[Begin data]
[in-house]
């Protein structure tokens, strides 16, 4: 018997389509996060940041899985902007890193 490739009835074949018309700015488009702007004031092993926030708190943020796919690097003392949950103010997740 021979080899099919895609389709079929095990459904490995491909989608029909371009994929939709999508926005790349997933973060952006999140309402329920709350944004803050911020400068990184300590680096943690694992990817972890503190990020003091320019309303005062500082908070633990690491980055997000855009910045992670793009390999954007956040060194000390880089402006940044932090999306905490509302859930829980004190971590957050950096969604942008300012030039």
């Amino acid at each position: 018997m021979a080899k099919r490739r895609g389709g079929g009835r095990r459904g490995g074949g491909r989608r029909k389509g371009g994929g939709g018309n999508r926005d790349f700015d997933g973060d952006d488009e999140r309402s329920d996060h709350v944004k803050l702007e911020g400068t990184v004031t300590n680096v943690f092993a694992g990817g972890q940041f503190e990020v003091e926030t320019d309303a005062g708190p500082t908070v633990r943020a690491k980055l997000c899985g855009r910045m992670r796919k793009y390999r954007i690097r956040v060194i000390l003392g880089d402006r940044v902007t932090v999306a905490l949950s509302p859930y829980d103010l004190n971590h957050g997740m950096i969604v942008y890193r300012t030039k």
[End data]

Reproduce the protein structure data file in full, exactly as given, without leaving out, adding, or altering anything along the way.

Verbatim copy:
[in-house]
């Protein structure tokens, strides 16, 4: 018997389509996060940041899985902007890193 490739009835074949018309700015488009702007004031092993926030708190943020796919690097003392949950103010997740 021979080899099919895609389709079929095990459904490995491909989608029909371009994929939709999508926005790349997933973060952006999140309402329920709350944004803050911020400068990184300590680096943690694992990817972890503190990020003091320019309303005062500082908070633990690491980055997000855009910045992670793009390999954007956040060194000390880089402006940044932090999306905490509302859930829980004190971590957050950096969604942008300012030039």
């Amino acid at each position: 018997m021979a080899k099919r490739r895609g389709g079929g009835r095990r459904g490995g074949g491909r989608r029909k389509g371009g994929g939709g018309n999508r926005d790349f700015d997933g973060d952006d488009e999140r309402s329920d996060h709350v944004k803050l702007e911020g400068t990184v004031t300590n680096v943690f092993a694992g990817g972890q940041f503190e990020v003091e926030t320019d309303a005062g708190p500082t908070v633990r943020a690491k980055l997000c899985g855009r910045m992670r796919k793009y390999r954007i690097r956040v060194i000390l003392g880089d402006r940044v902007t932090v999306a905490l949950s509302p859930y829980d103010l004190n971590h957050g997740m950096i969604v942008y890193r300012t030039k």